Companies are motivated to start managing meetings for a variety of reasons, including controlling spend, mitigating the risks associated with meetings (such as the safety and security of meeting attendees and preventing intellectual property theft), and ensuring a standard level of service quality for meeting owners and their attendees.
To deliver on these goals, companies typically implement three fundamental components of a MM program , including:
- A meetings policy or guidance;
- A technology platform to register events, source venues, maintain budgets, and report on supplier usage and compliance to the program; and
- A set of standardized strategic sourcing and meeting-planning processes to ensure event quality and participant satisfaction.
These three components funnel demand through the technology platform, enforcing the standardized sourcing and planning processes to ensure compliance with the meetings policy.
Enterprise-level MM programs have historically focused on savings and compliance – excluding event quality and participant engagement as primary goals – resulting in a split in how these aspects of meetings and events are managed. Procurement departments have typically focused on savings and compliance, and meeting and event stakeholders – often marketers – have typically focused primarily on event quality to deepen client relationships and brand loyalty, and generate sales.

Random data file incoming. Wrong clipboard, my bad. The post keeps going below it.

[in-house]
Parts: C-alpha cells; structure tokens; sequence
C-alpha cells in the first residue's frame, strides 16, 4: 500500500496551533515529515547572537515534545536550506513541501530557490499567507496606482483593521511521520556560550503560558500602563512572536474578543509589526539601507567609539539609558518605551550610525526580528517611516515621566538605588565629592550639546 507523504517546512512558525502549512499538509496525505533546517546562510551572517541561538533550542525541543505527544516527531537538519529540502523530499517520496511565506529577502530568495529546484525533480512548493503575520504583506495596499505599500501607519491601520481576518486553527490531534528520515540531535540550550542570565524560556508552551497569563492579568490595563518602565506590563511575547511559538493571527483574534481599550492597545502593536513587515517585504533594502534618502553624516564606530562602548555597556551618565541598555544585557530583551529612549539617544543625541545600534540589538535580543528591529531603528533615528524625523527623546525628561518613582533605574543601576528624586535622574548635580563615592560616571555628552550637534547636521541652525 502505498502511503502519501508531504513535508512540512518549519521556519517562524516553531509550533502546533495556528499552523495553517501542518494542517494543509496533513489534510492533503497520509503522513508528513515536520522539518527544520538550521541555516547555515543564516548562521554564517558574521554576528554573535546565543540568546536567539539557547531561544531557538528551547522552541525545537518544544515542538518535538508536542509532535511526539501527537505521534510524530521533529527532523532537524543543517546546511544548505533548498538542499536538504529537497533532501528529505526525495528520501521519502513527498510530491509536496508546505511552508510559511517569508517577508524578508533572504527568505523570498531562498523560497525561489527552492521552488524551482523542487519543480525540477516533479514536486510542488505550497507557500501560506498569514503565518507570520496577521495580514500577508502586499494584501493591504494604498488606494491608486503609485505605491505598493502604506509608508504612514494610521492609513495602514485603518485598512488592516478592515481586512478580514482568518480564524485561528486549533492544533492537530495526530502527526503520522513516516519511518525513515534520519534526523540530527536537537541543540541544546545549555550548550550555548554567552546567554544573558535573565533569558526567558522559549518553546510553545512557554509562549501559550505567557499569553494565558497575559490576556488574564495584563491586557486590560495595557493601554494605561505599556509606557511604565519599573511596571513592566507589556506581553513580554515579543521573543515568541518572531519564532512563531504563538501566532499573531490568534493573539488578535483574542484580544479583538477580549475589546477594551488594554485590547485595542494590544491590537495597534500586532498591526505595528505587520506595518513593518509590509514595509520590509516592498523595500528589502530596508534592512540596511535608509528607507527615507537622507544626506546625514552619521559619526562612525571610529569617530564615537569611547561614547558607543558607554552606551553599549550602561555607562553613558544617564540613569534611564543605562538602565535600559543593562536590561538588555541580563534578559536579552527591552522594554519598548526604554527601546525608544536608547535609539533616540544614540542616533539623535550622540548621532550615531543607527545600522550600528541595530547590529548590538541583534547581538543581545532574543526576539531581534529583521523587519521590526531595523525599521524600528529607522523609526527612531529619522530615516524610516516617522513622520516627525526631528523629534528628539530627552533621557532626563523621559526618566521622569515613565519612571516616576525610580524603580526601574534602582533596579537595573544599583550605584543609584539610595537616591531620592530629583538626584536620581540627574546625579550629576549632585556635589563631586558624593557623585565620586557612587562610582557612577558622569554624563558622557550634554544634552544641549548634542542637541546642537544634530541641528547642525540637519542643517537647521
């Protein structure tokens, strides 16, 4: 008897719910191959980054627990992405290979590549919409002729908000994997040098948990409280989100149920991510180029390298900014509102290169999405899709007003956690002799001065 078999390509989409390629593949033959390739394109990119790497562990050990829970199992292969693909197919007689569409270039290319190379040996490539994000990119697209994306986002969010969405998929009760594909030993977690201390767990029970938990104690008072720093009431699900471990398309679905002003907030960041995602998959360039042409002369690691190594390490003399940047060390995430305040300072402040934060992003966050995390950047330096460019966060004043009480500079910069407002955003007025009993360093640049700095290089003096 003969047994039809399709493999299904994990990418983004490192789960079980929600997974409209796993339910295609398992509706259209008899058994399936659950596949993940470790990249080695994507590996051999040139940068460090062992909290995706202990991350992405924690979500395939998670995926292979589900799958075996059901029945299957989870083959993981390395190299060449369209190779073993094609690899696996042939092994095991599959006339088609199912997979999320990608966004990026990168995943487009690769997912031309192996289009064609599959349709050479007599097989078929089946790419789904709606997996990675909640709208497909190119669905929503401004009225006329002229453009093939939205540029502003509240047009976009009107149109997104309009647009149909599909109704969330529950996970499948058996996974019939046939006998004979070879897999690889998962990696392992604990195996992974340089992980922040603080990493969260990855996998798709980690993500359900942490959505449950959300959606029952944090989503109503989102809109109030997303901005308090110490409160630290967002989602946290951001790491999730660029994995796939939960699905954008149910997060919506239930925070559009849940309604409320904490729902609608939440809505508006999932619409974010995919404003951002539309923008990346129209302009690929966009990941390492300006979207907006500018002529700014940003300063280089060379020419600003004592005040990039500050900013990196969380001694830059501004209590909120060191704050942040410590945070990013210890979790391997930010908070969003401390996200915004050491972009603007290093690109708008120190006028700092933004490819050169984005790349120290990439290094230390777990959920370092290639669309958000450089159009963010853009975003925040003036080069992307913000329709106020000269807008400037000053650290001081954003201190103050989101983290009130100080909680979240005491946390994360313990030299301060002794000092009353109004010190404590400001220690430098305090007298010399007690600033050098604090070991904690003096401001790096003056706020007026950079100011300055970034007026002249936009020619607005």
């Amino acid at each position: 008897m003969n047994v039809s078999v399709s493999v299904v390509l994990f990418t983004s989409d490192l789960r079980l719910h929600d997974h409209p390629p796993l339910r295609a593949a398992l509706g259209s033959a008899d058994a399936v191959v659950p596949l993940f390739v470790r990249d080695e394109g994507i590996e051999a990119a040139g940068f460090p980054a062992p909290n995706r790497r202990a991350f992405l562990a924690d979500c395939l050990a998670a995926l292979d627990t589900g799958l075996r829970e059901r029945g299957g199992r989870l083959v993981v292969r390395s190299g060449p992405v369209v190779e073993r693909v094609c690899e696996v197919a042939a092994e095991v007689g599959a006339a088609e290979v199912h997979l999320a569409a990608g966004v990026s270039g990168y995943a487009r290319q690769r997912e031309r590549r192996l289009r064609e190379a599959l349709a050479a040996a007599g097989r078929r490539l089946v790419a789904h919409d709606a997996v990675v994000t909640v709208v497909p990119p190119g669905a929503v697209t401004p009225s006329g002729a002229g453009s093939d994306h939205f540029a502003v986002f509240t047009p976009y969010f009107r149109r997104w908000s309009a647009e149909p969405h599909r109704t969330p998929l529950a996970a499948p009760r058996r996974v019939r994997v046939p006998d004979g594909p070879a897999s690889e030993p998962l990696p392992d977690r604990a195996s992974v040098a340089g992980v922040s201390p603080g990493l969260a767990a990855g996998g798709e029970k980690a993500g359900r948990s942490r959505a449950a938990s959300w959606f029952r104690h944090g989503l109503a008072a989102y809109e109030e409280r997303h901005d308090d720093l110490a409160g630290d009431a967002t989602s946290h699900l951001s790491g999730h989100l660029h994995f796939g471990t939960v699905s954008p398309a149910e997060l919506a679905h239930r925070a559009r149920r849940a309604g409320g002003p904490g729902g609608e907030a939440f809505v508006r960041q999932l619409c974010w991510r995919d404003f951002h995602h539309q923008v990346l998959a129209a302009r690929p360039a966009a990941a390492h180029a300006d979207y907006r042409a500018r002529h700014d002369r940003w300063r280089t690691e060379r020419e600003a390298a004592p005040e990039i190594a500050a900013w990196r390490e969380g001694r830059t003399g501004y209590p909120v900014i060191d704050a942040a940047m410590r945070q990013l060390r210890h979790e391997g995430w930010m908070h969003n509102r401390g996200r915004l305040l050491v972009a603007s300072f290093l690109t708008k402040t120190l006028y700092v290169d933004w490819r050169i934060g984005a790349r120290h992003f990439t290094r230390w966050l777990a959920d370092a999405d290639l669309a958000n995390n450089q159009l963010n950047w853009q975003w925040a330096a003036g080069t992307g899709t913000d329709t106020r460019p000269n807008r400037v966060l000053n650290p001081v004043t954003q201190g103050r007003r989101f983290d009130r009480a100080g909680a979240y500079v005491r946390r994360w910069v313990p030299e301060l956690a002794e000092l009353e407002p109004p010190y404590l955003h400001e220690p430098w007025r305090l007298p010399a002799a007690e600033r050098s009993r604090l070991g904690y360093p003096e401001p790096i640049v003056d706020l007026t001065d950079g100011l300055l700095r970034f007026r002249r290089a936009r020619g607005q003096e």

Procurement-driven MM programs have delivered savings and compliance successfully through competitive bidding, service-level agreements, preferred supplier programs, and standardized processes and procedures. Marketers, on the other hand, have resisted having their live events rolled into MM programs, eschewing procurement methods and instead focusing on applying well-known and constantly evolving marketing methods to convert participants at live events into customers and drive loyalty.
Assisting clients in the design and implementation of their MM programs over the years, we have seen how different stakeholder goals don’t necessary align with the overall corporate goals, which can lead to serious enough resistance to change that the program partially or completely fails. The following chart illustrates some of the different goals of the various stakeholders.
Ultimately, the character and goals of the MM program depend largely on those responsible for the program’s design and implementation, and to what extent they involve other stakeholders in the design efforts. However, in our experience, in far too many cases the program designs have been driven by one group to the exclusion of others, leading to programs that do not meet all stakeholder needs. This is the primary reason for resistance to the implementation of MM programs by marketing departments, for example. Interestingly, this is also one of the main reasons MM opportunities are missed for other departments, like onboarding programs managed by human relations and educational programs managed by learning and development.